King County prosecutors late Friday charged Fredrick Bletson Jr. with 42 counts of misappropriation of accounts by a public officer. Bletson is accused of pocketing about $14,000 from clients he supervised as part of his job as a diversion counselor with the Snohomish County Prosecuting Attorney's Office.
Investigators believe that Bletson allowed more than 40 clients to pay him instead of doing community service. Evidence was uncovered showing that Bletson was keeping the money even though he told clients it would be sent to charities, according to court papers filed in Snohomish County Superior Court.
Bletson, 60, is expected to be arraigned on the charges early next month.
King County deputy prosecutor John Carver alleges that Bletson used his position of trust to facilitate the thefts. That allegation opens the door for a more serious sentence, if he's convicted.
Bletson came to the attention of his bosses in June 2010 after a female client complained about him making inappropriate sexual comments. While authorities were investigating the woman's complaint, staff in the prosecutor's office uncovered what appeared to be irregularities in how Bletson was handling money turned over by clients.
Everett police detectives were asked to investigate.
Snohomish County Prosecuting Attorney Mark Roe also asked King County prosecutors to review the police investigation once it was done to determine if charges should be filed. That was to avoid any conflict of interest, Roe said.
Bletson was immediately placed on administrative leave. He has since resigned, court papers said.
Everett police detective Joni Lang concluded that Bletson's comments to the female client were unprofessional, but didn't rise to the level of a crime. The detective, however, alleged that her investigation had uncovered that Bletson had been stealing for years, court papers said.
Bletson worked part-time as a diversion counselor between 2002 and 2007. He also was working part-time in other county departments, including Planning and Development Services and Finances. He became a full-time diversion counselor in 2008.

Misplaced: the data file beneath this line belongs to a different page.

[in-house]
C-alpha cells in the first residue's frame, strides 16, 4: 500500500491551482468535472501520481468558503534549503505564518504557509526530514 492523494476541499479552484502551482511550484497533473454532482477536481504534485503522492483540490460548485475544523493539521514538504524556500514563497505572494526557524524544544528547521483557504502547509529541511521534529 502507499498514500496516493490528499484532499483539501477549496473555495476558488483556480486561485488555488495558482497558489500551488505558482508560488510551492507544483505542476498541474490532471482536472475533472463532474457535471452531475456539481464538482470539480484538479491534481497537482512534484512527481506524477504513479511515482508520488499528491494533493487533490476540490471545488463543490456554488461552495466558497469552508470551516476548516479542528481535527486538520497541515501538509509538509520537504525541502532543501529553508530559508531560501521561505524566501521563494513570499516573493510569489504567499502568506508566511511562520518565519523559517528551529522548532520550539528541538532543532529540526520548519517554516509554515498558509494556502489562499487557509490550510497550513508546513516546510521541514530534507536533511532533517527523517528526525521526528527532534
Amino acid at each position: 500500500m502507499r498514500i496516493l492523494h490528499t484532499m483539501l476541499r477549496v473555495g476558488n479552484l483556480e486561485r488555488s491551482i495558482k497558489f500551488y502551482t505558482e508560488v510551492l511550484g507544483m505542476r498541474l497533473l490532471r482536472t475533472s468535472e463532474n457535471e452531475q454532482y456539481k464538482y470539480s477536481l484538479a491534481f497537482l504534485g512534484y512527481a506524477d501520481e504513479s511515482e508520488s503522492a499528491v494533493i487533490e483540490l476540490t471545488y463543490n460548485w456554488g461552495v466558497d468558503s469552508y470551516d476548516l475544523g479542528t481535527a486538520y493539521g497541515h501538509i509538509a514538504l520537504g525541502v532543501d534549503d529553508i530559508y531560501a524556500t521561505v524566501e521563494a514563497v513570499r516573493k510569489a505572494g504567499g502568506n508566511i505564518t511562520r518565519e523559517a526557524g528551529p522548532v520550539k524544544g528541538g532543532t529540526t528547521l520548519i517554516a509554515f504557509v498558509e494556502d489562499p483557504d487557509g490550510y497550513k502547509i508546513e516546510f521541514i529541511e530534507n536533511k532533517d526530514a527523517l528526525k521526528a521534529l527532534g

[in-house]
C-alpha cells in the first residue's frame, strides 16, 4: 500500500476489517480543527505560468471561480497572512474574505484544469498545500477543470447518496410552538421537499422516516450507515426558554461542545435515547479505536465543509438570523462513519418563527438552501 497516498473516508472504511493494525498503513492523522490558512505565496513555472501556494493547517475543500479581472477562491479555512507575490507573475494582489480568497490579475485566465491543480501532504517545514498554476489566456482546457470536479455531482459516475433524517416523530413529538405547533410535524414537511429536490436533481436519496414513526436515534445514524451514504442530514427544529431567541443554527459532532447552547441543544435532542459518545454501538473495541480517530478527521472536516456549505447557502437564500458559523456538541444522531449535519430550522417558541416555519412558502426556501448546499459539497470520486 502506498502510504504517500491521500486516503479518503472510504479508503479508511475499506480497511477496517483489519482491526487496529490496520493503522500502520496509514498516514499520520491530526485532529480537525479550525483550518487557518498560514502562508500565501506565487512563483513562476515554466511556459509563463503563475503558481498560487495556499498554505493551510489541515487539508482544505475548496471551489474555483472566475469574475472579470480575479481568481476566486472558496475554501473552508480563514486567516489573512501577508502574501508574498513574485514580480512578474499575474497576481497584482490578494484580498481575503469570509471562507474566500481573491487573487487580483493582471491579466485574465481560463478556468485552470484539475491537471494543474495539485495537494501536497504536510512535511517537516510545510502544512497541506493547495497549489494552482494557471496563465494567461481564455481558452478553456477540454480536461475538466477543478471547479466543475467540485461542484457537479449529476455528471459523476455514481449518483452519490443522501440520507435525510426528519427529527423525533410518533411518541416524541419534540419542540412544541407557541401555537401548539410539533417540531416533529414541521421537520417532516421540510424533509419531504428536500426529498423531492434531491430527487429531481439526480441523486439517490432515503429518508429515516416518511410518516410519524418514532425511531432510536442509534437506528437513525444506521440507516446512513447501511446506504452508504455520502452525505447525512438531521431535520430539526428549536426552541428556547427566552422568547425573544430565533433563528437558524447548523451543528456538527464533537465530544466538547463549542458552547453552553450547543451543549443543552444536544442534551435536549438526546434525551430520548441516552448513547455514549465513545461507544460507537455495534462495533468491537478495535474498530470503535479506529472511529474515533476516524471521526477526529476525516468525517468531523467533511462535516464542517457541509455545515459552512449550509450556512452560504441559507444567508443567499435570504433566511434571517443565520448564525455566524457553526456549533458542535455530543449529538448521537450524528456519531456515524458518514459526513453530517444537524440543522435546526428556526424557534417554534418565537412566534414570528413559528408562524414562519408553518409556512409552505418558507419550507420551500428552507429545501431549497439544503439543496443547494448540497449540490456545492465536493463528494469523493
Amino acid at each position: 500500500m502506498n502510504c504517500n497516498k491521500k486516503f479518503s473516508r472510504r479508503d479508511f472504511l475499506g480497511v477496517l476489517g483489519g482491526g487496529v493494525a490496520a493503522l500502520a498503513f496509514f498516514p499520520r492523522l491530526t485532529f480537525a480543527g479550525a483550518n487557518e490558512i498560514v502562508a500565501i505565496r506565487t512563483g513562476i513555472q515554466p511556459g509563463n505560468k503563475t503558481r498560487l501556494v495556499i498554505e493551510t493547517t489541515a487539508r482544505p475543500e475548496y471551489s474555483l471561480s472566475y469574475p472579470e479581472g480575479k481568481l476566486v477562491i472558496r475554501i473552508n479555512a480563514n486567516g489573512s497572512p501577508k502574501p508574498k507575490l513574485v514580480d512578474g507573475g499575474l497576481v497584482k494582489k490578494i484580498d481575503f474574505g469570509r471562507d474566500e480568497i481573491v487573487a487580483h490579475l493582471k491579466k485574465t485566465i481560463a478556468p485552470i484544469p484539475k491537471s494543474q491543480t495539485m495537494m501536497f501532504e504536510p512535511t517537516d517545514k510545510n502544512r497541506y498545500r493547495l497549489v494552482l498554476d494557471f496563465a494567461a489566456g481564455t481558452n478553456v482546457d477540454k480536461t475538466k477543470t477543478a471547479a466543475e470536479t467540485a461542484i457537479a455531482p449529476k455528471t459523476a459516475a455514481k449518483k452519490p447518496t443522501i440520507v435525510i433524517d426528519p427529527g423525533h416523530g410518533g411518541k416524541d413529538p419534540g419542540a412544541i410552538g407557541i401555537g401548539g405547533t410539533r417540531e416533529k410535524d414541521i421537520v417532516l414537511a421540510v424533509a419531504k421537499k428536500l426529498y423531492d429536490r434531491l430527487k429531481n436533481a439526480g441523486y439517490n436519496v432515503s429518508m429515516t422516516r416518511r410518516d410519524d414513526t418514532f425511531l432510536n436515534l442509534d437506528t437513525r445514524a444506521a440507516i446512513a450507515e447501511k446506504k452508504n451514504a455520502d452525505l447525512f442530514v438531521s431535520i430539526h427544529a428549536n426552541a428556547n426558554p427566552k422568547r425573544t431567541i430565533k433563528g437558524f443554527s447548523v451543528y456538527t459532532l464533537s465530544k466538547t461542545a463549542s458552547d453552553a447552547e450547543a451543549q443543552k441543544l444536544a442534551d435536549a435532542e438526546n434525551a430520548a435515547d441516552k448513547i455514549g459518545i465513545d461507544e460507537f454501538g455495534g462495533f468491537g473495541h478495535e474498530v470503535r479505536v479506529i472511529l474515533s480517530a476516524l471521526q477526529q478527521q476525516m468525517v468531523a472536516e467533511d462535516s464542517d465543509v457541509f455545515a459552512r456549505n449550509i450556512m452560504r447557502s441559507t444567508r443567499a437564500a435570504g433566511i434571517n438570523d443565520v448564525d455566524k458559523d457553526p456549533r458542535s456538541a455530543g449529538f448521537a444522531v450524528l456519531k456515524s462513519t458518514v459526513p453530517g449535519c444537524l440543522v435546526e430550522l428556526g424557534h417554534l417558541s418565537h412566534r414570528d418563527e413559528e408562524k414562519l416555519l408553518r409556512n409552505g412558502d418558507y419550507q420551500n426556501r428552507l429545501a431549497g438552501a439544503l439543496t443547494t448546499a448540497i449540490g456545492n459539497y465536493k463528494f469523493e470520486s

The diversion program is for first-time offenders who meet certain eligibility requirements. The clients enter a contract with the prosecutor's office and if they fulfill certain conditions, such as performing community service or paying restitution to victims, the criminal charges are dismissed or not filed. The contracts typically are for three years, but if the client fulfills all the conditions sooner, the program can be completed in 18 months.
Lang concluded that Bletson didn't follow the standard diversion contract with dozens of clients. Instead of making them complete 100 hours of community service, Bletson allegedly allowed clients to "buy out" community service at a rate of $10 an hour. Clients were told to provide Bletson with blank money orders. He reportedly told them that he would see to it that the money "went to the right place," court papers said.
Lang said she uncovered evidence showing that Bletson was cashing the money orders and keeping the funds.
The detective found thefts dating back to 2006. The most recent was the day Bletson was placed on administrative leave.
Bletson's financial ledgers appeared normal. He documented the standard fee collected in every diversion contract. Because money is not typically collected for community service hours, no one expected or missed the money that Bletson allegedly took from clients, Lang wrote.
The diversion clients never complained because they were given credit for community service hours. Money orders are not returned so the clients didn't have any way to know that they'd been cashed by Bletson, Lang wrote. The clients also didn't know that Bletson was handling their cases differently than other counselors, court documents said.
Diana Hefley: 425-339-3463; email@example.com.
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